People into Practice: Design of a Medical Decision Aid with Repetitive Stakeholders' Input

By Carolina Leyva, Mike Zender, Katherine Staun, Anna Heeman, William Brinkman, Jessica A. Kahn and Lea Widdice.

Published by The International Journal of Design in Society

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Article: Print $US10.00
Article: Electronic $US5.00

Many professional designers in small- and medium-sized firms work against the clock and under a tight budget to deliver quality solutions, which often limit the design process to information gathered from literature reviews, demographic information, input from the client, passive observation, and personal experiences. In a collaborative process with medical researchers to develop a decision aid for a new vaccine, we modified this common design process. We formed a collaborative team with the client and deployed several prototypes that evolved through input from structured interactions with patients, parents, and doctors, including focus groups, clinic observations, and interviews. The design concept evolved from an initial approach based on communicating information about the user’s needs that was followed by observations from focus groups about a variety of simulated interactions between the users and the content and by direct observation of clinical encounters between doctors, patients, and parents. Employing techniques from service design, such as customer journeys and service blueprints, we incorporated these findings into a decision aid that reflected clinician, patient, and parent concerns. The design product was revised with a rapid, iterative process using feedback from observation of the product in use and structured interviews of parents and patients. The result is a vaccine decision aid that, based on empiric testing, is acceptable to all and significantly increases patients’ and parents’ vaccine knowledge and decreases decisional conflict about vaccine choices. The success of this process leads to reflection on how designers can invest limited resources of time and budget on human-centered design with clients and stakeholders. The collaborative dynamic along with the methods used have been shown to generate a meaningful solution by allowing people’s participation to impact design decisions.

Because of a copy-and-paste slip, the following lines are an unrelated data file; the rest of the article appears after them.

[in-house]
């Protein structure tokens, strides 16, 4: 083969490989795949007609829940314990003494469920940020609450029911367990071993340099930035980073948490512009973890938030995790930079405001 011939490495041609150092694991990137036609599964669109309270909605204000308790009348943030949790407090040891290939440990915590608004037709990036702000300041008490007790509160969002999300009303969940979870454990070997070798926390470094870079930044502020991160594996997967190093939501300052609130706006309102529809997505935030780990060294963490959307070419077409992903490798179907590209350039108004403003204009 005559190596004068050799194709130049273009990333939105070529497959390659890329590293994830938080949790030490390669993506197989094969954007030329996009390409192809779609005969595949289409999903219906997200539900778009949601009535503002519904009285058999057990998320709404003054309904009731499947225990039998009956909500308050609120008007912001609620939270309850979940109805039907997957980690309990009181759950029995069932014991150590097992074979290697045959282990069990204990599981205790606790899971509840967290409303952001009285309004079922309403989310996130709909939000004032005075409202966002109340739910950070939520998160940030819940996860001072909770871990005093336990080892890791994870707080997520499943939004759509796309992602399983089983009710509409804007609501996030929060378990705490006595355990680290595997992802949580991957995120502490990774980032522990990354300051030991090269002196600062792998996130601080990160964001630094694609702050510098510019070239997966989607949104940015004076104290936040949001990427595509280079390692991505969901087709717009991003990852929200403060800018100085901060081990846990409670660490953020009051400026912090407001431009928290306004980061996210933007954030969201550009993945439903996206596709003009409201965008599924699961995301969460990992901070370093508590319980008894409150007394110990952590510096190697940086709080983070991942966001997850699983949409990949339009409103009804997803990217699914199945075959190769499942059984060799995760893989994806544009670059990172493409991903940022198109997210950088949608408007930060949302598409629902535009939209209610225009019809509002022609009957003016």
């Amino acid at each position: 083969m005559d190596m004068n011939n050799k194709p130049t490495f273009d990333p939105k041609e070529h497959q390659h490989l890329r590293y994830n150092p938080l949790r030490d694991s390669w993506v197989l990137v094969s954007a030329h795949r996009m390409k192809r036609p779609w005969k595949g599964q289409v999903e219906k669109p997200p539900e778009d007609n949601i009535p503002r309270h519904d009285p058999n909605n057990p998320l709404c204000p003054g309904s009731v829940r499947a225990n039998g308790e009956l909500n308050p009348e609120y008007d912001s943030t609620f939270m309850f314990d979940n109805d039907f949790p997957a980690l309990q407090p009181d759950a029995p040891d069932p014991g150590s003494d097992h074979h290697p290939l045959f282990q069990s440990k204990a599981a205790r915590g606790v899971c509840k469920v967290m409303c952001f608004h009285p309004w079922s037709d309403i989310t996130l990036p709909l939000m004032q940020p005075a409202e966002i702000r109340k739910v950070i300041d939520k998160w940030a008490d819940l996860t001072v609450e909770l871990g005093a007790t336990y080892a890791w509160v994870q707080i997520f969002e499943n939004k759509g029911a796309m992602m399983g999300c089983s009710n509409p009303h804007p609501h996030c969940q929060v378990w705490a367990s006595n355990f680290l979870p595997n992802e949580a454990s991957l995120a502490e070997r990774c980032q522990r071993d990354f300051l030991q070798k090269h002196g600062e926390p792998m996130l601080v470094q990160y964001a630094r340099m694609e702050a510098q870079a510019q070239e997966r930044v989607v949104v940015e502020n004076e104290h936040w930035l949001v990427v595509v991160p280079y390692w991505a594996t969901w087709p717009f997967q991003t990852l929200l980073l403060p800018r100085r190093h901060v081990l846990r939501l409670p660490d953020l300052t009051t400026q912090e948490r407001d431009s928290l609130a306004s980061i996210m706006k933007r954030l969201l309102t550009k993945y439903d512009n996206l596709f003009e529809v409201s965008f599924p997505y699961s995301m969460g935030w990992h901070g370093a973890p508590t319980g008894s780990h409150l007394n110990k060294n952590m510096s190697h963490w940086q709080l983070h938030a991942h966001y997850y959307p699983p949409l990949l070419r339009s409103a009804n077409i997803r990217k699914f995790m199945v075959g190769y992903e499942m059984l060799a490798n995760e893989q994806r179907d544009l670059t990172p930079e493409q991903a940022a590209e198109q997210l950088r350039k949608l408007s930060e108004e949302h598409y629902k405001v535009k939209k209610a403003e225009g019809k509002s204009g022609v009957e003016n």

Keywords: Design in Society, Health, Communication Design, Interdisciplinary Collaborative Process

The International Journal of Design in Society, Volume 7, Issue 1, pp.51-63. Article: Print (Spiral Bound). Article: Electronic (PDF File; 876.486KB).

Carolina Leyva

Graduate Assistant, Master of Design, College of Design, Architecture, Art, and Planning, University of Cincinnati, Cincinnati, Ohio, USA

Carolina is an Industrial Designer from Colombia. She is a Fulbright scholar (2011) and is currently enrolled in the Master of Design program at the University of Cincinnati as a second-year student and working as a graduate assistant in interdisciplinary projects, such as the HPV decision aid design with Cincinnati Children’s Hospital. Her research interests mainly focus on understanding the importance of emotion and empathy in the design process, as well as its impact on product quality and the stakeholders’ experience. She is the co-founder and project manager of Accenta, a studio dedicated to develop graphic and communication design solutions for public and private sectors. She is a faculty member at the Universidad Javeriana in Bogota, Colombia, in the Industrial Design program.

Mike Zender

Professor, Director Graduate Program in Design, College of Design, Architecture, Art, and Planning, University of Cincinnati, Cincinnati, Ohio, USA

Katherine Staun

Graduate Assistant, Master of Design, College of Design, Architecture, Art, and Planning, University of Cincinnati, Cincinnati, Ohio, USA

Anna Heeman

Clinical Research Coordinator III, Cincinnati Children’s Hospital Medical Center and Research Foundation, Cincinnati, Ohio, USA

Dr. William Brinkman

Associate Professor, General and Community Pediatrics, Cincinnati Children’s Hospital Medical Center, University of Cincinnati, Cincinnati, Ohio, USA

Dr. Jessica A. Kahn

Professor, Adolescent Medicine, Cincinnati Children’s Hospital Medical Center, University of Cincinnati, Cincinati, Ohio, USA

Dr. Lea Widdice

Assistant Professor, Adolescent Medicine, Cincinnati Children’s Hospital Medical Center, University of Cincinnati, Cincinati, Ohio, USA